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Nitro Burnin' Funny Daddy
     

Nitro Burnin' Funny Daddy

5.0 1
by Brian Setzer
 
It's been more than two decades since Brian Setzer wreaked havoc on the ol' time-space continuum by making old-school rockabilly a viable listen for postmodern folks. In the intervening years, the pompadoured guitarist has dipped his six-string into a wide variety of streams, from swing to standards, and on this 12-pack, he splashes around in a goodly number of those

Overview

It's been more than two decades since Brian Setzer wreaked havoc on the ol' time-space continuum by making old-school rockabilly a viable listen for postmodern folks. In the intervening years, the pompadoured guitarist has dipped his six-string into a wide variety of streams, from swing to standards, and on this 12-pack, he splashes around in a goodly number of those past haunts. The onetime Stray Cat has put his orchestra in cold storage, at least temporarily: Nitro Burnin' Funny Daddy, as befits its title, is largely chopped and channeled rock 'n' roll. Even so, there's enough variety to keep listeners on their toes, from the raw riffing of the glamourpuss-bashing "Drink Whiskey and Shut Up" to the moody, Orbison-styled melody weaving of "Wild Wind." Setzer is still capable of reeling off surprising tangents on guitar -- particularly on the cagey instrumental "Rat Pack Boogie" -- but just to keep things interesting, he's willing to shunt his usual axe aside now and then, as on the banjo-led album closer, "When the Bells Don't Chime." The disc's most adventurous track, however, is its most structurally simple: On "St. Jude," Setzer shifts from his usual gas-huffin' good-time wail into a subdued, hymnlike assessment of the need for faith in modern times. Yes, Nitro Burnin' Funny Daddy requires more effort than the usual Brian Setzer release, but listeners willing to hang on tight will be rewarded with a thrilling ride.

Editorial Reviews

All Music Guide - Hal Horowitz
After retreating to his big-band persona for 2002's Boogie Woogie Christmas, Setzer drops the horns for a leaner, more eclectic sound on this 2003 release. There is straight-ahead doo wop ("To Be Loved" features a cappella vocals with softly strummed guitar and could have come off a Persuasions album), bluegrass (Setzer shows off his banjo skills on "When the Bells Don't Chime," one of two versions of that song), '50s-style slow dance R&B ("That Someone Just Ain't You"), and of course rockabilly (the instrumental "Rat Pack Boogie" sounds as if it were written with the loungy big band in mind and "Ring, Ring, Ring" seems like a "Stray Cats" outtake). This is also the hardest-rocking Setzer album since his mid-'80s work, as he turns the volume up on rootsy guitar rockers like "Don't Trust a Woman (In a Black Cadillac)" and the bluesy ZZ Top-styled scorching leadoff track, "Sixty Years." Setzer sounds great throughout and little seems forced or calculated. Lyrically he stumbles occasionally, especially on "Sixty Years" as he lambasts the corruption of big money, hardly a unique take on the topic. He also sounds unduly angry on "Drink Whiskey and Shut Up," a song that could have been grabbed off a Reverend Horton Heat album. Setzer's guitar is rightly prominent in the mix. He displays his classic, echoed '50s style and nimble fingers, in particular on the jumpy "Smokin' 'n Burnin'." He even shifts into Ennio Morricone territory on a windswept Wild West ballad "Wild Wind," an evocative, cinematic piece that means well but tries too hard to be "The Man Who Shot Liberty Valance" and comes up short. Regardless, this is an enjoyable and extremely varied listen from an artist in his prime who proves that he's far from a one-trick pony. Those who have followed Setzer from his early days will especially appreciate its diversity.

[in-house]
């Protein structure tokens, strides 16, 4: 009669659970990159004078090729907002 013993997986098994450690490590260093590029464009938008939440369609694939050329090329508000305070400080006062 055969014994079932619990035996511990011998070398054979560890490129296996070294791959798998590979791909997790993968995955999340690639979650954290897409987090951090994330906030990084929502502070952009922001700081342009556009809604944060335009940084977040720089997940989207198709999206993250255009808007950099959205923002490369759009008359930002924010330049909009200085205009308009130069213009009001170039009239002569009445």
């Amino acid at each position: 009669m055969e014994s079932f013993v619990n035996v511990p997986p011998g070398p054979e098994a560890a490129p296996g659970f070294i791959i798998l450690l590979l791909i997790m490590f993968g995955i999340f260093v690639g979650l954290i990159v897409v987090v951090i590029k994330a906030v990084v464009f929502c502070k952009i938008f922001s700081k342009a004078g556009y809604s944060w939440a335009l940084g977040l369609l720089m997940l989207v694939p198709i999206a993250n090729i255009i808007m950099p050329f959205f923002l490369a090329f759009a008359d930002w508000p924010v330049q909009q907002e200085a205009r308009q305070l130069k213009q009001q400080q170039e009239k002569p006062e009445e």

Product Details

Release Date:
10/21/2003
Label:
Ada Mod Afw
UPC:
0640424402228
catalogNumber:
44022
Rank:
14061

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Nitro Burnin' Funny Daddy 5 out of 5 based on 0 ratings. 1 reviews.
Guest More than 1 year ago
Brian Setzer has done it again! He never ceases to amaze me with his amazing singing and guitar playing. I love the fact that Brian is not afraid to venture into other syles of music such as country and a little bit of the blues mixed in for good measure. Hearing Brian play the Banjo is always a treat! All the songs really kick some serious A@# ! Smoking & Burning and Wild Wind are my favorites. One correction to the above review that Brian stopped playing with the Orchestra. As I write this, the Brian Setzer Orchestra is on a short tour of Japan! Long live Brian and the BSO and what ever else Brian chooses to do. ROCKABILLY ROSS (aka: Ross H. Tipps)